Josef holds a Dr.-Ing. Degree in the field of microwave technology from the Technische Universität in Munich. He is a member of the IEEE, VDE, and the Informationstechnische Gesellschaft (ITG), serves as curator of the Fraunhofer Heinrich Hertz Institute (HHI) and is elected board member of the ITG Germany.

Abstract:As mobile broadband (MBB) technologies evolve, devices need to support increasing bandwidth with multiple frequencies and dramatically exploding data rates. New air interfaces in 5G will show once again the gain in data rates as we have seen from 2G, to 3G to HSPA, to LTE and LTE advanced. These technologies in a single device provide the best possible services with great user experience to all people no matter where they are.  Developing the next generation takes advantage of higher density in analog and digital silicon circuitry to enable low cost high performance solutions.
Next to those MBB systems, massive and reliable machine-type communications – also known as the Internet of Things – will get developed under the umbrella of 5G technologies. This talk will elaborate on challenges of related radio and semiconductor technologies, and highlight architectural breakthroughs to enable next generation solutions for global connectivity.


Friday Plenary Speaker


Norbert Wehn
Chair for Microelectronic System Design,
University of Kaiserslautern, Germany

The Memory Challenge in Computing Systems: a Survey”

WehnNorbert Wehn holds the chair for Microelectronic System Design in the department of Electrical Engineering and Information Technology at the University of Kaiserslautern. He has more than 300 publications in various fields of microelectronic system design and holds several patents. Two start-ups spinout of his research group. In 2003 he served as program chair for DATE 2003 and as general chair for DATE 2005 respectively. In 2014 he was general Co-Chair of FPL 2015. His special research interests are VLSI-architectures for mobile communication, forward error correction techniques, low-power techniques, advanced SoC architectures, 3D integration, memory subsystems, reliability issues in SoC and hardware accelerators for financial mathematics and big data applications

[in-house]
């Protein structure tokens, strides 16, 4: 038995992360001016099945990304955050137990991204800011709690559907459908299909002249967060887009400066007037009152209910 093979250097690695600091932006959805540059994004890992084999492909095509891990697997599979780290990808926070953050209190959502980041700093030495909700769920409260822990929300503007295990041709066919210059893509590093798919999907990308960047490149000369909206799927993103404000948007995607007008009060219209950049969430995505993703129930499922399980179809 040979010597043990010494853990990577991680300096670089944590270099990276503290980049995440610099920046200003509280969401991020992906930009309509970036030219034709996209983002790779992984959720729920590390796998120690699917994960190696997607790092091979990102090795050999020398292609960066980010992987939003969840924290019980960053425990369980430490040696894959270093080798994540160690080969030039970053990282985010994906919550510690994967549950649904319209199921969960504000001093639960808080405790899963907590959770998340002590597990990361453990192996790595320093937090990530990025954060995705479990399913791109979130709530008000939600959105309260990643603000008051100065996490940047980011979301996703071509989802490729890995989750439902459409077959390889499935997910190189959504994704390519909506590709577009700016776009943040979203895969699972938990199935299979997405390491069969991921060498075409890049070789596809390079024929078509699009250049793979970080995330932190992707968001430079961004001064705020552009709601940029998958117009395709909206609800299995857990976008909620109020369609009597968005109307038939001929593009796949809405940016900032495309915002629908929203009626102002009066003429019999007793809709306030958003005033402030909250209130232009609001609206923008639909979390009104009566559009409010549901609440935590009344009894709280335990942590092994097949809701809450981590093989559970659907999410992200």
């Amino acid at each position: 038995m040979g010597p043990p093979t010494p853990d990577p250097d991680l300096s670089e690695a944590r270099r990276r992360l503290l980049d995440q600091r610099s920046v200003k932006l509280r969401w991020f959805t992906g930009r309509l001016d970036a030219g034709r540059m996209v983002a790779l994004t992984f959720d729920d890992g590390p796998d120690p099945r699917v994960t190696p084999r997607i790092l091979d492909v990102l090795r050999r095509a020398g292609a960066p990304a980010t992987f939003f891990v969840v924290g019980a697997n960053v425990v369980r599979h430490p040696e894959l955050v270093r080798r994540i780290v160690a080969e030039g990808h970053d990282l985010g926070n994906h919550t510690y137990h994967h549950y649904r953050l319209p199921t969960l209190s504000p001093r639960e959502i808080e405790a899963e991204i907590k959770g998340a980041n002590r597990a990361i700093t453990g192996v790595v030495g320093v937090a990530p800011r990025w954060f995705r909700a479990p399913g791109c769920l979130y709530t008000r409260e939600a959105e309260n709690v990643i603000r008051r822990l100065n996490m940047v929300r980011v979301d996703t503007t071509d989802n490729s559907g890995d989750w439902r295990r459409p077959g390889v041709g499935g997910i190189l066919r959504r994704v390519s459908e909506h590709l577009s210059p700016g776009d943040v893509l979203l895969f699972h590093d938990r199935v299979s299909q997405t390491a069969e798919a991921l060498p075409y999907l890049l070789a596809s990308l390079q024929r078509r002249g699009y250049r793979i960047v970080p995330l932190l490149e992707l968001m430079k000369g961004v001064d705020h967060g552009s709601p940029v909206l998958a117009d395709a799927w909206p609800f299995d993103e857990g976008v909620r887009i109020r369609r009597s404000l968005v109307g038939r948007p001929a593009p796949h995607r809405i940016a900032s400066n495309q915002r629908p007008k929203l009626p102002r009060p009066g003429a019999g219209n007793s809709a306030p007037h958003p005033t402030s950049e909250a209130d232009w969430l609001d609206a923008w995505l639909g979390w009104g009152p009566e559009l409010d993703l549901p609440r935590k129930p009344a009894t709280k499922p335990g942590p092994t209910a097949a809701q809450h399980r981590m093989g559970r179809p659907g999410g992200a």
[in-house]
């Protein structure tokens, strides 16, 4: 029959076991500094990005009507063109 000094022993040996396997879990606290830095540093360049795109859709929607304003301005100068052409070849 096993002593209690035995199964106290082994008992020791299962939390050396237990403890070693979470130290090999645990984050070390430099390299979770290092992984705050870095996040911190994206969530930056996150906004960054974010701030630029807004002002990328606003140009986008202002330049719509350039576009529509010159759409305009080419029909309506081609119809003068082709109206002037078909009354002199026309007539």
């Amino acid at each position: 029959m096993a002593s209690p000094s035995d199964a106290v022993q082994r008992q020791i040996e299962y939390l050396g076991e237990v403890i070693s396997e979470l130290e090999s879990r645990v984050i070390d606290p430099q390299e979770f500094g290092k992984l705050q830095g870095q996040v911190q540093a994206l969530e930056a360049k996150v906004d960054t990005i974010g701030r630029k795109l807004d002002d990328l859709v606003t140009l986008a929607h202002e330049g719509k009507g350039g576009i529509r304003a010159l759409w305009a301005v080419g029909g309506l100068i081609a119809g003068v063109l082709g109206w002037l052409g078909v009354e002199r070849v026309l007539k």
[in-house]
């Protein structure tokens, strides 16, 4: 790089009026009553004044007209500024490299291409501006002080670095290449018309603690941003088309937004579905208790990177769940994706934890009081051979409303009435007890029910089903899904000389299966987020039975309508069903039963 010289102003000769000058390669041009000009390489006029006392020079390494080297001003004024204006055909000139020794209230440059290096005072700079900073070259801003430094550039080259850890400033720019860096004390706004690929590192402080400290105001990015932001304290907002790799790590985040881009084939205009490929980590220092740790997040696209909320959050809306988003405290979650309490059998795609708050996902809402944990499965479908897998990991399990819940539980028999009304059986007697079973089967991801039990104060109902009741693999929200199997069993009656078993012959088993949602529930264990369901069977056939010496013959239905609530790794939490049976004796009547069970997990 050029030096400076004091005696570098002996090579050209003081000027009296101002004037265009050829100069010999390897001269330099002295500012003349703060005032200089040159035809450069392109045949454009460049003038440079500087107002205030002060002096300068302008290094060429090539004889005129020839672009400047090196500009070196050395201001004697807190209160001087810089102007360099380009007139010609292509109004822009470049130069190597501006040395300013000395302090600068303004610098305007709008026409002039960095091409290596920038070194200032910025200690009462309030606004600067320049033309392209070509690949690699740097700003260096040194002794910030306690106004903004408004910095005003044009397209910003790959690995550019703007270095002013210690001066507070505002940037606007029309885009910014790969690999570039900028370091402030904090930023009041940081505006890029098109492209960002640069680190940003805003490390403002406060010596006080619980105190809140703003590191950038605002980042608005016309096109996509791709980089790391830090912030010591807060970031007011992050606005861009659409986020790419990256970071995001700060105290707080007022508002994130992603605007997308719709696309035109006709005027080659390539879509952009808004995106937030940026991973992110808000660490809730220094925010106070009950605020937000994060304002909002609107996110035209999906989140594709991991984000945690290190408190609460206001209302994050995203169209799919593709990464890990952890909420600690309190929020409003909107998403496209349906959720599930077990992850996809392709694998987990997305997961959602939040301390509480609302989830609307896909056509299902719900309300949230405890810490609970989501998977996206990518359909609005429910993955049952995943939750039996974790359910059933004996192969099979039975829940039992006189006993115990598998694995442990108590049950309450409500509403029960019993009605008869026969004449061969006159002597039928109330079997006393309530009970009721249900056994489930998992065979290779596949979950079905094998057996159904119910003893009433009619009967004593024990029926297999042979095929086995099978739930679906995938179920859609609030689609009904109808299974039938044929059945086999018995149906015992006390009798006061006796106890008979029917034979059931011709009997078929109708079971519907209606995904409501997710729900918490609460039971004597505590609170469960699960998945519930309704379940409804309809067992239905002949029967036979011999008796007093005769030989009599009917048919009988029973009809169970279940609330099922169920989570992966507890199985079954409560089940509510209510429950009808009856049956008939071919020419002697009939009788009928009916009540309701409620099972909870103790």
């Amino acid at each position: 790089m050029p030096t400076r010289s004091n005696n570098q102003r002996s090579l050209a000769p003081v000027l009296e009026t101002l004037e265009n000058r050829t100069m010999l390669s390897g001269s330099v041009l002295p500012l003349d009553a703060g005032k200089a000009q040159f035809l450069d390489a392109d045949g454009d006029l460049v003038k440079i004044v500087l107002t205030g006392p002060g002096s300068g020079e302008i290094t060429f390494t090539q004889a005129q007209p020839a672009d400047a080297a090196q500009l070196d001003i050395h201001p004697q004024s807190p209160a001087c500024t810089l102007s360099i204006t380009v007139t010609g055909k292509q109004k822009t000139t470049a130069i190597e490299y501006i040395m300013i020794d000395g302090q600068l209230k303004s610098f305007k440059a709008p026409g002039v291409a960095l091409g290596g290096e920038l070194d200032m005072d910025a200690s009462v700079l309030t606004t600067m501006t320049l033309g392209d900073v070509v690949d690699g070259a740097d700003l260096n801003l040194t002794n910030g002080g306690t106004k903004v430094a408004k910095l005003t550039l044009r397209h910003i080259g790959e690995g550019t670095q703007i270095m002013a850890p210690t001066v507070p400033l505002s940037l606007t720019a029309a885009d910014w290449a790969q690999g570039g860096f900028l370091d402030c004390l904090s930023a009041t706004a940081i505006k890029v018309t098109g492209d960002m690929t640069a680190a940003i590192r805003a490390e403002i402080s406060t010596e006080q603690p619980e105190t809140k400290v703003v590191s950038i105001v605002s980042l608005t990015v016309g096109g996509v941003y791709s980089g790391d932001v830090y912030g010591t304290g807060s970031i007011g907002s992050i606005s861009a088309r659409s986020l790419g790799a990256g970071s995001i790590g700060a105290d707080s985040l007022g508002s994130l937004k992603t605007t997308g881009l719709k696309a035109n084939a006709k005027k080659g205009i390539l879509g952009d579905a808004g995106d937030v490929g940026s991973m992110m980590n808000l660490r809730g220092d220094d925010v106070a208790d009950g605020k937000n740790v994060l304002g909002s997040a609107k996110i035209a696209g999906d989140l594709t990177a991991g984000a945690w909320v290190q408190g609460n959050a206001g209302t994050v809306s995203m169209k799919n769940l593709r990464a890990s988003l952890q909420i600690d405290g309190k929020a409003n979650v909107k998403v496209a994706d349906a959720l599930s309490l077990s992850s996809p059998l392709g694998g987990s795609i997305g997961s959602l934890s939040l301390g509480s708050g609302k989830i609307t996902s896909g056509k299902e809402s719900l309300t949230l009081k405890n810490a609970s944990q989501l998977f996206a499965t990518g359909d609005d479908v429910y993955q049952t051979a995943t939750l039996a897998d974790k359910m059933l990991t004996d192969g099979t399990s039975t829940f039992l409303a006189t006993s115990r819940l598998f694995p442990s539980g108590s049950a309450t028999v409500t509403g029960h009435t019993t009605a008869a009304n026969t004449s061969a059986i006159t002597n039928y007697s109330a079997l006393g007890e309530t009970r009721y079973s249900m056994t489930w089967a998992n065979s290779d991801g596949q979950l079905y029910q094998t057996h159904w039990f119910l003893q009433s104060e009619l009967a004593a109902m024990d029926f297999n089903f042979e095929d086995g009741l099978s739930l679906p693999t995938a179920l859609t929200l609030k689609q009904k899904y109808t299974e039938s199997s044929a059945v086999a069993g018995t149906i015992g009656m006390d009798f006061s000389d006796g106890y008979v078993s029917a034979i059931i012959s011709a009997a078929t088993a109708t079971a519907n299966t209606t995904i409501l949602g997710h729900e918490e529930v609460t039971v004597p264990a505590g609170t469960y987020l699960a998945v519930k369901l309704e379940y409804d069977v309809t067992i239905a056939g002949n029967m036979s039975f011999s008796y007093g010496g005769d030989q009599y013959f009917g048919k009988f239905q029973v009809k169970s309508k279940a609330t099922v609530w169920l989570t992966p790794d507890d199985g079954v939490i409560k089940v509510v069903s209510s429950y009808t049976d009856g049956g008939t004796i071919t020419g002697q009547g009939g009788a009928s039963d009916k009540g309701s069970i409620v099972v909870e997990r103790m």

Abstract: It is well known that DRAM memory performance cannot keep pace with the performance of today’s multicore compute systems. In addition to the memory bandwidth problem, there is another major challenge, namely, the power/energy challenge. DRAMs are largely contributing to the overall power consumption. Thus, there is a need for power and bandwidth optimization of the DRAM memory subsystems. Moreover, new memory architectures are emerging like HBM, HMC and Wide I/O DRAMs to cope with the increasing bandwidth requirements. In this talk, we will give an overview on these new architectures and present various optimization techniques to optimize bandwidth and energy consumption in DRAM based memory systems.


Banquet Speaker


to be announced